Learning to Walk with a Prosthetic Leg

The goal of rehabilitation training with your physiotherapist is to help you attain the largest possible degree of mobility and independence from your prosthetic leg, so that you don’t need much help in your everyday life.

Thanks to modern technology, it is now possible to manufacture different prostheses for different requirements. The components selected for your prosthetic leg are therefore very important. Your training program is matched with these components. It is designed to teach you to use your prosthesis safely and to relearn everyday movements.

Prosthetic leg exercisesWalking on a level surface

Once you are secure in the general use of your prosthetic leg, you can begin with the actual walking exercises. This is about improving balance and coordination, sufficient weight transfer to the prosthesis side and about straightening the pelvis and upper body. In addition, you should continue strengthening your muscles, since strong muscles are an important prerequisite for a stable posture while walking.

First you will learn to shift your body weight between the parallel bars and to stand on one leg. Don’t put all the weight on your arms and your sound leg, but trust yourself to stand on your prosthesis as well. The first walking exercises in an open space follow as soon as you are able to walk between the parallel bars. The first goal is for you to reduce possibly required walking aids, bit by bit. You achieve this through a combination of the right walking technique and by strengthening the trunk muscles.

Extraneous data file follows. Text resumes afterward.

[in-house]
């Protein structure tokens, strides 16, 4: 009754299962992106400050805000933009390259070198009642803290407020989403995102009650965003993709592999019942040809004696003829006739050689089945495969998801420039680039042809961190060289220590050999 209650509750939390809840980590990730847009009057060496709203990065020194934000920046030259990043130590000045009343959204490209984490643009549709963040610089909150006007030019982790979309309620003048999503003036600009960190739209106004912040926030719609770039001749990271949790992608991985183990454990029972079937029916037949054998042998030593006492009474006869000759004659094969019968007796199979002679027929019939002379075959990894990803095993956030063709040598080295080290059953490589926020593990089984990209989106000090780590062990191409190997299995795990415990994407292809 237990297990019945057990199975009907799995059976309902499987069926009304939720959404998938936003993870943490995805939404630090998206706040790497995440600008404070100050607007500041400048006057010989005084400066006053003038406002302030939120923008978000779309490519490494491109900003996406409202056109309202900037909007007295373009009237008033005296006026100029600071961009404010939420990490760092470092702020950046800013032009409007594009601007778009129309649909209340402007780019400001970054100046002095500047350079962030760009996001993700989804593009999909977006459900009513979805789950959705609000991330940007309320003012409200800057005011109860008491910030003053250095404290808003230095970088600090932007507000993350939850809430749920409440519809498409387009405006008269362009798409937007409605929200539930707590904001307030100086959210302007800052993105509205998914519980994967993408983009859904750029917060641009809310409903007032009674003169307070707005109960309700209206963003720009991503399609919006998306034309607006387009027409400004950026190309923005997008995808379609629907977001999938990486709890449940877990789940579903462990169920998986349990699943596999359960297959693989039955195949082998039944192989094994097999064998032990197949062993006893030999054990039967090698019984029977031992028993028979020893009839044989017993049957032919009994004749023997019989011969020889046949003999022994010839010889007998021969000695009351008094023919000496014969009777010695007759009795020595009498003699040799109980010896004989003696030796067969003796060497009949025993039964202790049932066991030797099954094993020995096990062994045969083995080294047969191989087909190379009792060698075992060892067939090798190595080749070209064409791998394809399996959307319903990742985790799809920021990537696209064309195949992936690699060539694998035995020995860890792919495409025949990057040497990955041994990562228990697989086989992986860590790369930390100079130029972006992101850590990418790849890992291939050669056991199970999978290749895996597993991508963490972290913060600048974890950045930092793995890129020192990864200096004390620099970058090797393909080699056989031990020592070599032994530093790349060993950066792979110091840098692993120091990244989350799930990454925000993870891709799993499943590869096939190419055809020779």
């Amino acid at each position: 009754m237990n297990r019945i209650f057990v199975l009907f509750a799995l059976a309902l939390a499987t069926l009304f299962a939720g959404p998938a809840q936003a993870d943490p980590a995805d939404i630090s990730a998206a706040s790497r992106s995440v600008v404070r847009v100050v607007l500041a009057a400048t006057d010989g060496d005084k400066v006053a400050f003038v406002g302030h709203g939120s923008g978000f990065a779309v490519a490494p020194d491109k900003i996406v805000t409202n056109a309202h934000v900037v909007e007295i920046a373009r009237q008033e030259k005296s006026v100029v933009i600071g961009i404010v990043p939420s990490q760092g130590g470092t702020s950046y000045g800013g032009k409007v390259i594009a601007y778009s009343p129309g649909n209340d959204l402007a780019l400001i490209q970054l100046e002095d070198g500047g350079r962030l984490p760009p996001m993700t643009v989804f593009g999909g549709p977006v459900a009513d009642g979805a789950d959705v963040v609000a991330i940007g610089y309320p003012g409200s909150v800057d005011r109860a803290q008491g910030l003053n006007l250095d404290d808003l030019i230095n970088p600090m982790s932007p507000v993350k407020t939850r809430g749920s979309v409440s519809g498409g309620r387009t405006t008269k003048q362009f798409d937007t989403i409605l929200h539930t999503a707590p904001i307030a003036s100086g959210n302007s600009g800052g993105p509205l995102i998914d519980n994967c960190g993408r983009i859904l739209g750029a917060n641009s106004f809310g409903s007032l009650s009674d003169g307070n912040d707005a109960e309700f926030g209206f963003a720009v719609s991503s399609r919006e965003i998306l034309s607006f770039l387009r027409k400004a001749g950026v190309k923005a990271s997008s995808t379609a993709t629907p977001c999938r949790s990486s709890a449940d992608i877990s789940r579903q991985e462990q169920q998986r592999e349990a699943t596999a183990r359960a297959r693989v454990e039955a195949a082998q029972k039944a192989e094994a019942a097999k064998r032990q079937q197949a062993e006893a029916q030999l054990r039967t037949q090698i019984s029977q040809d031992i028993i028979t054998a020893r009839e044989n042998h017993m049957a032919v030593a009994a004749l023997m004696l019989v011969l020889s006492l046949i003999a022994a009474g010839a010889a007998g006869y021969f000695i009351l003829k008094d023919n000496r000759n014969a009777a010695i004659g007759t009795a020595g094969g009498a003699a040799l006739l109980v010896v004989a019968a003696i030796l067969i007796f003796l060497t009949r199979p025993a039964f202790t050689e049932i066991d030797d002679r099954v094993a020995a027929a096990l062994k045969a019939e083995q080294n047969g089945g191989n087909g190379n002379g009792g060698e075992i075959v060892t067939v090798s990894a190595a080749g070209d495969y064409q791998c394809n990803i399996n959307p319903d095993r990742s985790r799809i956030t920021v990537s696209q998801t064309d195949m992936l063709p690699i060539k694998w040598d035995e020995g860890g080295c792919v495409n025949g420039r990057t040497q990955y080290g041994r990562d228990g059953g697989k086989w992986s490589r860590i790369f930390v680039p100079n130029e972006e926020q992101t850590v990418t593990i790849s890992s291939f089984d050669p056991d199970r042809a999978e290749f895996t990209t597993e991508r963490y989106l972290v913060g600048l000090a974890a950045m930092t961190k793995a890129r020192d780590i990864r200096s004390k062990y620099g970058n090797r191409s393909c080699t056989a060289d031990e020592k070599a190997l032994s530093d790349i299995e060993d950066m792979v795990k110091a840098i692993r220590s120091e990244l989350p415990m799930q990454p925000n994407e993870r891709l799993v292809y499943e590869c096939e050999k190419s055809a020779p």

Care is taken to ensure that you avoid mistakes during all walking exercises. Initially your therapist will always be by your side to offer help. Bit by bit, you will not need this anymore.

Prosthetic Leg on StairsWalking safely on ramps and stairs

You will come across many obstacles during your everyday, such as curbs, steps in the house, sloped surfaces at garage entrances, and so forth. Here, the components in your prosthesis are particularly important since different prosthetic knee joints require different walking techniques. Correct positioning of the foot or the use of the handrail, for example, play an important role.